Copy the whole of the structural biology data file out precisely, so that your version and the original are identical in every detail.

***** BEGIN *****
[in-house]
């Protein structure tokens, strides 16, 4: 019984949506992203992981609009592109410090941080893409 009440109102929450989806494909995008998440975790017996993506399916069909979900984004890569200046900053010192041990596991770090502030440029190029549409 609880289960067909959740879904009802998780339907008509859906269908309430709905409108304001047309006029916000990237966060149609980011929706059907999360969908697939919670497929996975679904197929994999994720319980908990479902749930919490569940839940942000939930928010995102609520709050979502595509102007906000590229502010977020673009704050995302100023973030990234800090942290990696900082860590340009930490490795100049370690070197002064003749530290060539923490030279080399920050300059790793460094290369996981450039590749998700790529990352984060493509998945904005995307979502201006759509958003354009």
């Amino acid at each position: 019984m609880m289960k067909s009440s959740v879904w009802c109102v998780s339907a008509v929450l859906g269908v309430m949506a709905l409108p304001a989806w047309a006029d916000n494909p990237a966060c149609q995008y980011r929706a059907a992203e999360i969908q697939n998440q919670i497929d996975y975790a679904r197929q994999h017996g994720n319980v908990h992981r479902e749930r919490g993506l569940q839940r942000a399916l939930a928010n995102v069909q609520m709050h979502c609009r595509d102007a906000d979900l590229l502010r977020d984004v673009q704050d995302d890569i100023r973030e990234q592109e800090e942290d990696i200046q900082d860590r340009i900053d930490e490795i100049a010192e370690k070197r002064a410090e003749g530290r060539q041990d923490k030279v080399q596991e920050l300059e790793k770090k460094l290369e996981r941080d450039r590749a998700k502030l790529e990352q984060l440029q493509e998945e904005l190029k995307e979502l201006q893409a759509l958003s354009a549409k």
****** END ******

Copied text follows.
[in-house]
């Protein structure tokens, strides 16, 4: 019984949506992203992981609009592109410090941080893409 009440109102929450989806494909995008998440975790017996993506399916069909979900984004890569200046900053010192041990596991770090502030440029190029549409 609880289960067909959740879904009802998780339907008509859906269908309430709905409108304001047309006029916000990237966060149609980011929706059907999360969908697939919670497929996975679904197929994999994720319980908990479902749930919490569940839940942000939930928010995102609520709050979502595509102007906000590229502010977020673009704050995302100023973030990234800090942290990696900082860590340009930490490795100049370690070197002064003749530290060539923490030279080399920050300059790793460094290369996981450039590749998700790529990352984060493509998945904005995307979502201006759509958003354009």
């Amino acid at each position: 019984m609880m289960k067909s009440s959740v879904w009802c109102v998780s339907a008509v929450l859906g269908v309430m949506a709905l409108p304001a989806w047309a006029d916000n494909p990237a966060c149609q995008y980011r929706a059907a992203e999360i969908q697939n998440q919670i497929d996975y975790a679904r197929q994999h017996g994720n319980v908990h992981r479902e749930r919490g993506l569940q839940r942000a399916l939930a928010n995102v069909q609520m709050h979502c609009r595509d102007a906000d979900l590229l502010r977020d984004v673009q704050d995302d890569i100023r973030e990234q592109e800090e942290d990696i200046q900082d860590r340009i900053d930490e490795i100049a010192e370690k070197r002064a410090e003749g530290r060539q041990d923490k030279v080399q596991e920050l300059e790793k770090k460094l290369e996981r941080d450039r590749a998700k502030l790529e990352q984060l440029q493509e998945e904005l190029k995307e979502l201006q893409a759509l958003s354009a549409k």